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If a professional services firm gives a verbal quote (in line with market rates) but then bills for services that, by an order of magnitude, exceed the original quote (and market rates) – what recourse does the recipient of the invoice have to rectify the issue?

Assuming the recipient of the invoice formally notifies the issuer within 21 days or receipt of the invoice that they dispute the amount – and then fail to hear back from the issuer of the invoice, how can the recipient move forward to a satisfactory resolution from a legal standpoint?

Should the recipient pay the undisputed amount in the mean time? Or does payment of the undisputed amount imply acceptance of the wider charges of the disputed invoice?

More generally, is it legal for a professional services firm to stack up additional charges and services beyond the initial quote without informing the client of their intention either verbally or in writing?

Finally, if the issuer responds and refuses to enter into a satisfactory dialogue with the client to re-issue an invoice in line with the initial quote, how will a mediator look at the body of evidence to determine a final charge?

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what recourse does the recipient of the invoice have to rectify the issue?

Why does the recipient need “recourse”? They have not at this point suffered loss needing recourse.

how can the recipient move forward to a satisfactory resolution from a legal standpoint?

Assuming the recipient in happy with the status quo, why would they do anything?

Should the recipient pay the undisputed amount in the mean time? Or does payment of the undisputed amount imply acceptance of the wider charges of the disputed invoice?

Yes. No.

More generally, is it legal for a professional services firm to stack up additional charges and services beyond the initial quote without informing the client of their intention either verbally or in writing?

It’s legal to charge what you like. That doesn’t mean you are entitled to payment for it.

how will a mediator look at the body of evidence to determine a final charge?

They won’t. Mediators don’t make decisions, they facilitate dispute settlements.

Onus of proof

Just because someone says you owe them money it doesn’t mean you do.

The person claiming the debt needs to prove the debt. You owe what the contract says you owe, which is not necessarily what you were invoiced. If the contract is not specific then you owe a reasonable amount for the work you authorised which may include reasonable additional work within the general scope. Obviously, any quote you received will factor into what’s reasonable.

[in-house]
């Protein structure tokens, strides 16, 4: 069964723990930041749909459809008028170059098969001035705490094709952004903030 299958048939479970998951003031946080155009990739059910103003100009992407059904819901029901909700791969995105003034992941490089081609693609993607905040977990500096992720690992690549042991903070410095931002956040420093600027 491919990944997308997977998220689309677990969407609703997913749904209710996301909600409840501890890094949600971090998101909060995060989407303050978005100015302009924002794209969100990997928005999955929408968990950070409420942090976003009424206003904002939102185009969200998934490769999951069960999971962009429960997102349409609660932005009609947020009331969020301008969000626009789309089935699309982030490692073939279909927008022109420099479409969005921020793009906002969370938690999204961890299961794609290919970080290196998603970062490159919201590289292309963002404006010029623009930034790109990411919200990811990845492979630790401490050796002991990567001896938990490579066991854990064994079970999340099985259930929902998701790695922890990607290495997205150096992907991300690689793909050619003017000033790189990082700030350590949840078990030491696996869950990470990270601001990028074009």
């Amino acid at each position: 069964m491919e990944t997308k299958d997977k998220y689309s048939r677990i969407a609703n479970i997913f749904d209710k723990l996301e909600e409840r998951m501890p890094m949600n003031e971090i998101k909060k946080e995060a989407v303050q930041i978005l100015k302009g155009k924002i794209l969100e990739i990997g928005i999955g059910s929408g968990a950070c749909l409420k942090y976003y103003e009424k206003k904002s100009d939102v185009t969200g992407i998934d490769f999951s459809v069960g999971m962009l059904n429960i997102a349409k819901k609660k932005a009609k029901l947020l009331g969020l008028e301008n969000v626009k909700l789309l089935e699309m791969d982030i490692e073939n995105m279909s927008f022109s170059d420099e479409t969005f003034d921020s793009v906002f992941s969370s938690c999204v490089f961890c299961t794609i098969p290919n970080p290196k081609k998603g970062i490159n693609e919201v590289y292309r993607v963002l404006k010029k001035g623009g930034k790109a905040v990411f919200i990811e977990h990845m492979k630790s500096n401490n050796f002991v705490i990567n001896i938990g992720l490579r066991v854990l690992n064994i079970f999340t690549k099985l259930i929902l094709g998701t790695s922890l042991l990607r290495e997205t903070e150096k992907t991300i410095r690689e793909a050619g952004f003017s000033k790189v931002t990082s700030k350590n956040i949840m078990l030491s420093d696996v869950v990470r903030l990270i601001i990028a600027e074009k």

Be clear with what you dispute and pay what you don’t - the ball is in their court now.

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Should the recipient pay the undisputed amount in the mean time? Or does payment of the undisputed amount imply acceptance of the wider charges of the disputed invoice?

Timely payment of the undisputed amount prevents the service provider from rightfully alleging breach of contract. Customer's payment under the terms he agreed upon does not indicate his acceptance of conditions that the counterparty changed belatedly and unilaterally.

is it legal for a professional services firm to stack up additional charges and services beyond the initial quote without informing the client of their intention either verbally or in writing?

No. That departs from the conditions of the contract or agreement between the parties.

Furthermore, merely informing the customer is not enough. For the additional charges to be cognizable, the customer needs to have agreed to them.

That being said, acceptance could be inferred from customer's lack of response if the notice indicates so and gives the customer a reasonable deadline for objections.

how will a mediator look at the body of evidence to determine a final charge?

The mediator makes no decisions. His function is only to facilitate dialogue between the parties.

A fact-finder's job (such as a judge, jury, or arbitrator, depending on what methods of dispute resolution are available to the parties in the contract) will consist of ascertaining the conditions that both parties agreed upon.

If the contract is implicit or its terms cannot be proved (example: from a written contract or recordings), the fact-finder would assess the parties' subsequent conduct to ascertain each party's legitimate intent in the formation of that contract.

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